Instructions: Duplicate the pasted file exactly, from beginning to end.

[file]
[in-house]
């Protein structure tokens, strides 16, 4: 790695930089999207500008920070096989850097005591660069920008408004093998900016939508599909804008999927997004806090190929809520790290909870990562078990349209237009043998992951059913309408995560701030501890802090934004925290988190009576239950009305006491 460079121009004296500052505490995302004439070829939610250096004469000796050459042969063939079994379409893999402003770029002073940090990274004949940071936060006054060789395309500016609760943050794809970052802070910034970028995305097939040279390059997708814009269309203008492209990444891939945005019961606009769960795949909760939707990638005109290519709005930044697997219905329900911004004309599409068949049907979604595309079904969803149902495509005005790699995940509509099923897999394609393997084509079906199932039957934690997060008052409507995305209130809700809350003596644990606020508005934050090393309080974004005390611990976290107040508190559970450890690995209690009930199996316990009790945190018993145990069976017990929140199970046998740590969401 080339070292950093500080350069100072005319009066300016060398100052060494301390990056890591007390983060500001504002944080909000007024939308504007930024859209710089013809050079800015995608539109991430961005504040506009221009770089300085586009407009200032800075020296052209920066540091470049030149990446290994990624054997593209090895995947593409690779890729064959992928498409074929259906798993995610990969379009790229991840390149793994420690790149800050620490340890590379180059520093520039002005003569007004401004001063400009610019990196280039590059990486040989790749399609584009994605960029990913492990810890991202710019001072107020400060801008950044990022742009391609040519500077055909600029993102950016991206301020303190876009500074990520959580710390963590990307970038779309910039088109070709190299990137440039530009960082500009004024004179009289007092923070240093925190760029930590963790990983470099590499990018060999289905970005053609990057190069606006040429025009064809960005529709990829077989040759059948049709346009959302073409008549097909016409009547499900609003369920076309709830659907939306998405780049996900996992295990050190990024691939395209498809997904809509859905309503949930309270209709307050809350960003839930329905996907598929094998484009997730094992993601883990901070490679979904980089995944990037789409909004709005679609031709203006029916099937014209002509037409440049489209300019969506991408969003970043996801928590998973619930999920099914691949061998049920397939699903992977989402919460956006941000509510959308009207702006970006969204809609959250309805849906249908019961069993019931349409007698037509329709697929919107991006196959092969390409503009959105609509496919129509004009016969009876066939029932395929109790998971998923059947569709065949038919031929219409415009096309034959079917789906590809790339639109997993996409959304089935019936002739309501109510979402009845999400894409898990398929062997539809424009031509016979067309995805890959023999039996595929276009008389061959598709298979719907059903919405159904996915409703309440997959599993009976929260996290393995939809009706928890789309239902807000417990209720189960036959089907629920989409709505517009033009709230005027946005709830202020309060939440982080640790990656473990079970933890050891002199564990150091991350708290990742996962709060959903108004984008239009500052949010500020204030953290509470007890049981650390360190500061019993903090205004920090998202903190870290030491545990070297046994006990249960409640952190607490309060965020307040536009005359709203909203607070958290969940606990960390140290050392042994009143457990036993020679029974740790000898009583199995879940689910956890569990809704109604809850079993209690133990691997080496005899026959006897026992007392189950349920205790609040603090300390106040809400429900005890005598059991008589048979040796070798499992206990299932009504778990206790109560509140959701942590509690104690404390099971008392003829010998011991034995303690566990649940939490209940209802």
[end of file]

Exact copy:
[in-house]
């Protein structure tokens, strides 16, 4: 790695930089999207500008920070096989850097005591660069920008408004093998900016939508599909804008999927997004806090190929809520790290909870990562078990349209237009043998992951059913309408995560701030501890802090934004925290988190009576239950009305006491 460079121009004296500052505490995302004439070829939610250096004469000796050459042969063939079994379409893999402003770029002073940090990274004949940071936060006054060789395309500016609760943050794809970052802070910034970028995305097939040279390059997708814009269309203008492209990444891939945005019961606009769960795949909760939707990638005109290519709005930044697997219905329900911004004309599409068949049907979604595309079904969803149902495509005005790699995940509509099923897999394609393997084509079906199932039957934690997060008052409507995305209130809700809350003596644990606020508005934050090393309080974004005390611990976290107040508190559970450890690995209690009930199996316990009790945190018993145990069976017990929140199970046998740590969401 080339070292950093500080350069100072005319009066300016060398100052060494301390990056890591007390983060500001504002944080909000007024939308504007930024859209710089013809050079800015995608539109991430961005504040506009221009770089300085586009407009200032800075020296052209920066540091470049030149990446290994990624054997593209090895995947593409690779890729064959992928498409074929259906798993995610990969379009790229991840390149793994420690790149800050620490340890590379180059520093520039002005003569007004401004001063400009610019990196280039590059990486040989790749399609584009994605960029990913492990810890991202710019001072107020400060801008950044990022742009391609040519500077055909600029993102950016991206301020303190876009500074990520959580710390963590990307970038779309910039088109070709190299990137440039530009960082500009004024004179009289007092923070240093925190760029930590963790990983470099590499990018060999289905970005053609990057190069606006040429025009064809960005529709990829077989040759059948049709346009959302073409008549097909016409009547499900609003369920076309709830659907939306998405780049996900996992295990050190990024691939395209498809997904809509859905309503949930309270209709307050809350960003839930329905996907598929094998484009997730094992993601883990901070490679979904980089995944990037789409909004709005679609031709203006029916099937014209002509037409440049489209300019969506991408969003970043996801928590998973619930999920099914691949061998049920397939699903992977989402919460956006941000509510959308009207702006970006969204809609959250309805849906249908019961069993019931349409007698037509329709697929919107991006196959092969390409503009959105609509496919129509004009016969009876066939029932395929109790998971998923059947569709065949038919031929219409415009096309034959079917789906590809790339639109997993996409959304089935019936002739309501109510979402009845999400894409898990398929062997539809424009031509016979067309995805890959023999039996595929276009008389061959598709298979719907059903919405159904996915409703309440997959599993009976929260996290393995939809009706928890789309239902807000417990209720189960036959089907629920989409709505517009033009709230005027946005709830202020309060939440982080640790990656473990079970933890050891002199564990150091991350708290990742996962709060959903108004984008239009500052949010500020204030953290509470007890049981650390360190500061019993903090205004920090998202903190870290030491545990070297046994006990249960409640952190607490309060965020307040536009005359709203909203607070958290969940606990960390140290050392042994009143457990036993020679029974740790000898009583199995879940689910956890569990809704109604809850079993209690133990691997080496005899026959006897026992007392189950349920205790609040603090300390106040809400429900005890005598059991008589048979040796070798499992206990299932009504778990206790109560509140959701942590509690104690404390099971008392003829010998011991034995303690566990649940939490209940209802």